Society and Culture

Managing Stress in a Stressful Legal Career

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In life there comes a time to hold ’em and a time to fold ’em. This summer, I folded.

A couple of months ago, I was so overwhelmed with projects at work and life that it kept me up at night. I was so consumed with all the thoughts constantly rushing through my head that it affected how I interacted with people and the amount of quality sleep I got each night, and I was having a difficult time managing stress. In addition, I found it extremely difficult to focus at work.

After two months of long hours and groggy days, I learned two very important lessons:

  1. It’s okay to ask for help.
  2. A good psychiatrist with a liberal view on doling out prescriptions makes everything better.

Keep numbers one and two in mind, because they are important life lessons that it took me 28 years to learn.

It’s Okay to Ask for Help

I work in a very small office, and the work we do should really be taken on by an army at least three times our current size. That leaves a little number of people to do a big amount of work. We get it done, but it takes a lot of effort and many early mornings and late nights.

One day last week, I was feelingly particularly swamped. At the end of the day, I went into my boss’ office for a quick recap of what was going on for the rest of the week. As we talked, I finally came out and said, “this is a lot, and I’m a little bit overwhelmed.” I didn’t even look at her, because I half expected to be fired on the spot.

Instead, she said, “I was wondering how long it would take for you to ask for help! Listen, we work a lot here, but a big part of your professional development will be learning when to ask for help and learning when to say no. It’s okay to say no. Not a lot, but every once in a while. Just, you know…don’t make it a habit.”

A good psychiatrist makes everything better

I really wanted an Adderall prescription to help me focus at work, so I asked some doctor friends what buzz words I should use during my psychiatrist appointment.

Thanks to those friends, and my uncanny ability to memorize key terminology, I walked out of that appointment with two prescriptions for Adderall and Ativan. Ativan, my friends, is an anti-anxiety medication, and it is EVERYTHING. You take it right before bed, and you get a smooth eight hours of uninterrupted sleep. In addition, you wake up with little to no worries. I’m obsessed. Work isn’t super busy anymore, so I’ve cooled it on the Adderall, but my relationship with Ativan is perhaps my most important relationship to date.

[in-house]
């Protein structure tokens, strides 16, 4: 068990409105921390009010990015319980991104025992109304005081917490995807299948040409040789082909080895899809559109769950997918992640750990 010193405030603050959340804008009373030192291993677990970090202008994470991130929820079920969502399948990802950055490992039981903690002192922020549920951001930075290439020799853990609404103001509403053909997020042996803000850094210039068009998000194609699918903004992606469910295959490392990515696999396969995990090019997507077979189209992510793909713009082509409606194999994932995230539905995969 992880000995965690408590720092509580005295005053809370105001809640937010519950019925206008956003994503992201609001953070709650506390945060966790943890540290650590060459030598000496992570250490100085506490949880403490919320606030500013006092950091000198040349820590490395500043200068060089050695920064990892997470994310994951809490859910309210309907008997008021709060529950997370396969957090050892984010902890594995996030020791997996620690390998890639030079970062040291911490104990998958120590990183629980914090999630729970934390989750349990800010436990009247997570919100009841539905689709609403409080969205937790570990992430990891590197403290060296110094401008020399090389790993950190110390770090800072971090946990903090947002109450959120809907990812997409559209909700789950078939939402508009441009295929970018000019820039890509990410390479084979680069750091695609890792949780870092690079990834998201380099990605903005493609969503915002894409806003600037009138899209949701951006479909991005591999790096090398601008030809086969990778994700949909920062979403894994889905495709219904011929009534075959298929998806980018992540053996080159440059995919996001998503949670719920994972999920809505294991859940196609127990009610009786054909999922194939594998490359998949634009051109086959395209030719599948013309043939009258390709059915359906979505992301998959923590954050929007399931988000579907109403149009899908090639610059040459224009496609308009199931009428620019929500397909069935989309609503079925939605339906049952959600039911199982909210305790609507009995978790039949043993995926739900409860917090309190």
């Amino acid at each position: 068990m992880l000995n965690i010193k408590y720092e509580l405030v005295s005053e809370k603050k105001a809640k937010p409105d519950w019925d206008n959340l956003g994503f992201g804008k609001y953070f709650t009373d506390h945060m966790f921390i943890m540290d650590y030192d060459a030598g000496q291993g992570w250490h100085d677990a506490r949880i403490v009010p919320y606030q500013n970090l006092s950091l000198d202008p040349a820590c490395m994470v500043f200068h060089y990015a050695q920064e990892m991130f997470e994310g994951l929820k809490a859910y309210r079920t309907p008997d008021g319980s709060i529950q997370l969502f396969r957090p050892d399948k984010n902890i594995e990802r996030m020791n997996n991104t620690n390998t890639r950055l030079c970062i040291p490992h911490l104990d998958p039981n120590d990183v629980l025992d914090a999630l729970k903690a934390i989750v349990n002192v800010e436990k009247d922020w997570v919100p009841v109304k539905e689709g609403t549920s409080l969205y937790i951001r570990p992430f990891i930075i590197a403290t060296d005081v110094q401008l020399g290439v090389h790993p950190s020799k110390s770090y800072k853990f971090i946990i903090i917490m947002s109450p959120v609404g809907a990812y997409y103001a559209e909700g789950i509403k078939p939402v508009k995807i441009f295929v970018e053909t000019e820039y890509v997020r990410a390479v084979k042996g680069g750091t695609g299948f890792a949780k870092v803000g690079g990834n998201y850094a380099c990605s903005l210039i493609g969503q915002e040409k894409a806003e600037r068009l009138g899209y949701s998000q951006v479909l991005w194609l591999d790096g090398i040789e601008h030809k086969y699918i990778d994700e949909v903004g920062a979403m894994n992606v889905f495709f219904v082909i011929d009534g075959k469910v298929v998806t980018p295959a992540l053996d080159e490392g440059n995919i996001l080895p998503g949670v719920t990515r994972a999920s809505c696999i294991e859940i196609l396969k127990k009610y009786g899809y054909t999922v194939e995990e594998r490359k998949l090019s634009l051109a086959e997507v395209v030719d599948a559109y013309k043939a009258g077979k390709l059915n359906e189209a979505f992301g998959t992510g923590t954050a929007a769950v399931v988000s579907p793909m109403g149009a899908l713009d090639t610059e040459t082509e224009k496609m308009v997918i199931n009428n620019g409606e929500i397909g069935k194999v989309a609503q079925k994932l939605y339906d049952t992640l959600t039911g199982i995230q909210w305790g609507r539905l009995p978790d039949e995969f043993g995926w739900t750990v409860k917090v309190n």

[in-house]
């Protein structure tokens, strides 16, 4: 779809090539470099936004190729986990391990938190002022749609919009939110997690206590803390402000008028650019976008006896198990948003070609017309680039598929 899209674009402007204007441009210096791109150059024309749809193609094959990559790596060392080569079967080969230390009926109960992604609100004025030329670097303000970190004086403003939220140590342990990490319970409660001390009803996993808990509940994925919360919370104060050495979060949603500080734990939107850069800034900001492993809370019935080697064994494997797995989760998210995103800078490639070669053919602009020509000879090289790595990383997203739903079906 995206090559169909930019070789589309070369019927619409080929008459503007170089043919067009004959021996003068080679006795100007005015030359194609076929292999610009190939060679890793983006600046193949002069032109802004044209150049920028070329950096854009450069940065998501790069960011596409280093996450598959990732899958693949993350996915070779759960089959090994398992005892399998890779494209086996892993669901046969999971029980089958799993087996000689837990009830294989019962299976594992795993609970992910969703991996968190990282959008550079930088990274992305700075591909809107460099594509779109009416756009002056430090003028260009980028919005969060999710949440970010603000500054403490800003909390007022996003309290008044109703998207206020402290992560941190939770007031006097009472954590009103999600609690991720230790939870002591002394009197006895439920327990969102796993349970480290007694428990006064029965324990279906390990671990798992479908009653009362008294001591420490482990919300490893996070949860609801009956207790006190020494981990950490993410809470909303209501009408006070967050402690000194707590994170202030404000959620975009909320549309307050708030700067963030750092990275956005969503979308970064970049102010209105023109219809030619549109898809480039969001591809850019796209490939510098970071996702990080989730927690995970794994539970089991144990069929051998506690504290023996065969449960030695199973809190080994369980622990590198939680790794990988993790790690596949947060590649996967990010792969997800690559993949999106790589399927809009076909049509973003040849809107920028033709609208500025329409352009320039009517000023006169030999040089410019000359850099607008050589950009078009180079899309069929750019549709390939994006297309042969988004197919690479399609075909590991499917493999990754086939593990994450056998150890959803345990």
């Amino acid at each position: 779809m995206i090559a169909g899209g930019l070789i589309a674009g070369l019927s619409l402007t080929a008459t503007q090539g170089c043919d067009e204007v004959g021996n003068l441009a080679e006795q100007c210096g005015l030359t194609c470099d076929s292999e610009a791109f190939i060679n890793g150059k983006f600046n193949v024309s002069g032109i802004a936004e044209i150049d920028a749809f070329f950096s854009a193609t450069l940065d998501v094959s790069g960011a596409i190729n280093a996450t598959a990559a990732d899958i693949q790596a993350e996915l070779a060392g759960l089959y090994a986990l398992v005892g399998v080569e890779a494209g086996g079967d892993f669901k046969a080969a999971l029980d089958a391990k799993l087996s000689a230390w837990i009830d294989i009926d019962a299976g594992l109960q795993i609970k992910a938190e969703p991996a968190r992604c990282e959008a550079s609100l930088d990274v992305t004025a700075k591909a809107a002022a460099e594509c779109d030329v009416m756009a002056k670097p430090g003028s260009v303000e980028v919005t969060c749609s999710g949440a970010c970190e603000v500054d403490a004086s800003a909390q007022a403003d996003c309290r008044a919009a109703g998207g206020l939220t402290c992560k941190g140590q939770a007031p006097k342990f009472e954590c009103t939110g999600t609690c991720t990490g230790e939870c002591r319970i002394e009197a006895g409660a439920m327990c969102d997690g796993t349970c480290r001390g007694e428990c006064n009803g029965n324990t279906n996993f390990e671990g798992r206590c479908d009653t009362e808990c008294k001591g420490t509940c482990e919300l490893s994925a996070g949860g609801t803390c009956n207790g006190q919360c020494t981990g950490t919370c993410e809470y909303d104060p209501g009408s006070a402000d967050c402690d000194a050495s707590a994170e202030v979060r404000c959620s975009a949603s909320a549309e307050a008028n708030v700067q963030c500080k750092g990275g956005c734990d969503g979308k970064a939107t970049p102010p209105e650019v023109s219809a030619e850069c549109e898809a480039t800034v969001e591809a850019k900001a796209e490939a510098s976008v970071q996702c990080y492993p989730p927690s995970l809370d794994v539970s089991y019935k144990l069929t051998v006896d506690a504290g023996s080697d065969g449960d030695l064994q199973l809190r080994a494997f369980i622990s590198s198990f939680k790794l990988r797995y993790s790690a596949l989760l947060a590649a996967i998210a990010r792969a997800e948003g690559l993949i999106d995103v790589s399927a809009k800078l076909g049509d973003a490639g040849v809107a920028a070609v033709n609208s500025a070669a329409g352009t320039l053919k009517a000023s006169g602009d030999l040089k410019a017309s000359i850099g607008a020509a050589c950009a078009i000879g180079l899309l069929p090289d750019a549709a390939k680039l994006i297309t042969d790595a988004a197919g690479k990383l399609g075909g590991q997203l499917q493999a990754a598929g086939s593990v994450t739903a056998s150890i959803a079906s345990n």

I almost feel silly for not being on this winning combination of prescription drugs during law school. If I had to do law school over again, I would definitely get medicated.Seriously. Back then, I was a bit of a hippie; I believed that water and yoga can heal anything. I still believe that to be the case 95 percent of the time, but when the going gets rough…Ativan.

This ends my love letter to stress management. I also promise to be back in a more regular capacity because, really, I have no excuse.

Peter Davidson (@PeterDavidsonII) is a young lawyer rants about news & politics and raves over the ups & downs of life after law school in the current legal economy. 

Featured image courtesy of [Flickr]

Peter Davidson II
Peter Davidson is a recent law school graduate who rants about news & politics and raves over the ups & downs of FUNemployment in the current legal economy. Contact Peter at



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